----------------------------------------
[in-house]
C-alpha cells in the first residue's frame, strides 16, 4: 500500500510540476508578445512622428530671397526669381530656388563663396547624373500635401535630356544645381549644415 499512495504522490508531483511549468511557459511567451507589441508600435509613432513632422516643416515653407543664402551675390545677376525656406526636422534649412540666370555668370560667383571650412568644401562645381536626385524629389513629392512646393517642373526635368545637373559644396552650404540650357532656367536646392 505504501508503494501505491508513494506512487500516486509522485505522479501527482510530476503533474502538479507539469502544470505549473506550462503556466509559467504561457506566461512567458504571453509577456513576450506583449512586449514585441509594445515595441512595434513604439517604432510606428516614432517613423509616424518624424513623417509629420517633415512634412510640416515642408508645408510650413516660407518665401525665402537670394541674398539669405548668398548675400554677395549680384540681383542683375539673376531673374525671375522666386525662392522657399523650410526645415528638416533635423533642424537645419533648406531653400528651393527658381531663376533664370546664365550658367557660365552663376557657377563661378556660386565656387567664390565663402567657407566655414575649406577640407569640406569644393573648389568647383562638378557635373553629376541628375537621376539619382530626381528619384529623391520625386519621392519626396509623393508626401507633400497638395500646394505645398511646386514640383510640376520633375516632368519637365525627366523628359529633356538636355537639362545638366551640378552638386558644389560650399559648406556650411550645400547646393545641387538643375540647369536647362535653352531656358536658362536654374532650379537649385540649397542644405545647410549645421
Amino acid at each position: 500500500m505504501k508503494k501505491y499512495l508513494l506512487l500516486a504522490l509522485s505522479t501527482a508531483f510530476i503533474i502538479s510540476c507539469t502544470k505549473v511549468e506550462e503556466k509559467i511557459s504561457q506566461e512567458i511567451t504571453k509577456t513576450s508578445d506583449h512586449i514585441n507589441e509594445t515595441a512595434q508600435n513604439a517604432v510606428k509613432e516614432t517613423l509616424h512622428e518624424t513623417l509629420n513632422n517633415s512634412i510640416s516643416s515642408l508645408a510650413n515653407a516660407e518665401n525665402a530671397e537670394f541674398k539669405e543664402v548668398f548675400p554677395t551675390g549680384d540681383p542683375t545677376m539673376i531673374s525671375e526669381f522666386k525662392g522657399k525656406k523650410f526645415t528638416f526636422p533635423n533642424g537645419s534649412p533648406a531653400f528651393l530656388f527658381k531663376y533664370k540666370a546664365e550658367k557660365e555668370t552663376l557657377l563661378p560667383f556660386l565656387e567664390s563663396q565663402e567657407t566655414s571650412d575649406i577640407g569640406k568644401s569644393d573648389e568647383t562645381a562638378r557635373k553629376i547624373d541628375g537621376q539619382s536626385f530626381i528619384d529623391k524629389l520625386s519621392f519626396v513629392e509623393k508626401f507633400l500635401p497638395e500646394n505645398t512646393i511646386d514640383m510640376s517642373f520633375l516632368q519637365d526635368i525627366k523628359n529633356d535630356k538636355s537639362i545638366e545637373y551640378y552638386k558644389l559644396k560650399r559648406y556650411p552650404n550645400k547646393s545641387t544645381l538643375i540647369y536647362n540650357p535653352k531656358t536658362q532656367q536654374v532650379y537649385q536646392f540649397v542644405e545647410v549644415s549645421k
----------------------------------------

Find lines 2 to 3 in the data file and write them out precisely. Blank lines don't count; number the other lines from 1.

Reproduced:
C-alpha cells in the first residue's frame, strides 16, 4: 500500500510540476508578445512622428530671397526669381530656388563663396547624373500635401535630356544645381549644415 499512495504522490508531483511549468511557459511567451507589441508600435509613432513632422516643416515653407543664402551675390545677376525656406526636422534649412540666370555668370560667383571650412568644401562645381536626385524629389513629392512646393517642373526635368545637373559644396552650404540650357532656367536646392 505504501508503494501505491508513494506512487500516486509522485505522479501527482510530476503533474502538479507539469502544470505549473506550462503556466509559467504561457506566461512567458504571453509577456513576450506583449512586449514585441509594445515595441512595434513604439517604432510606428516614432517613423509616424518624424513623417509629420517633415512634412510640416515642408508645408510650413516660407518665401525665402537670394541674398539669405548668398548675400554677395549680384540681383542683375539673376531673374525671375522666386525662392522657399523650410526645415528638416533635423533642424537645419533648406531653400528651393527658381531663376533664370546664365550658367557660365552663376557657377563661378556660386565656387567664390565663402567657407566655414575649406577640407569640406569644393573648389568647383562638378557635373553629376541628375537621376539619382530626381528619384529623391520625386519621392519626396509623393508626401507633400497638395500646394505645398511646386514640383510640376520633375516632368519637365525627366523628359529633356538636355537639362545638366551640378552638386558644389560650399559648406556650411550645400547646393545641387538643375540647369536647362535653352531656358536658362536654374532650379537649385540649397542644405545647410549645421
Amino acid at each position: 500500500m505504501k508503494k501505491y499512495l508513494l506512487l500516486a504522490l509522485s505522479t501527482a508531483f510530476i503533474i502538479s510540476c507539469t502544470k505549473v511549468e506550462e503556466k509559467i511557459s504561457q506566461e512567458i511567451t504571453k509577456t513576450s508578445d506583449h512586449i514585441n507589441e509594445t515595441a512595434q508600435n513604439a517604432v510606428k509613432e516614432t517613423l509616424h512622428e518624424t513623417l509629420n513632422n517633415s512634412i510640416s516643416s515642408l508645408a510650413n515653407a516660407e518665401n525665402a530671397e537670394f541674398k539669405e543664402v548668398f548675400p554677395t551675390g549680384d540681383p542683375t545677376m539673376i531673374s525671375e526669381f522666386k525662392g522657399k525656406k523650410f526645415t528638416f526636422p533635423n533642424g537645419s534649412p533648406a531653400f528651393l530656388f527658381k531663376y533664370k540666370a546664365e550658367k557660365e555668370t552663376l557657377l563661378p560667383f556660386l565656387e567664390s563663396q565663402e567657407t566655414s571650412d575649406i577640407g569640406k568644401s569644393d573648389e568647383t562645381a562638378r557635373k553629376i547624373d541628375g537621376q539619382s536626385f530626381i528619384d529623391k524629389l520625386s519621392f519626396v513629392e509623393k508626401f507633400l500635401p497638395e500646394n505645398t512646393i511646386d514640383m510640376s517642373f520633375l516632368q519637365d526635368i525627366k523628359n529633356d535630356k538636355s537639362i545638366e545637373y551640378y552638386k558644389l559644396k560650399r559648406y556650411p552650404n550645400k547646393s545641387t544645381l538643375i540647369y536647362n540650357p535653352k531656358t536658362q532656367q536654374v532650379y537649385q536646392f540649397v542644405e545647410v549644415s549645421k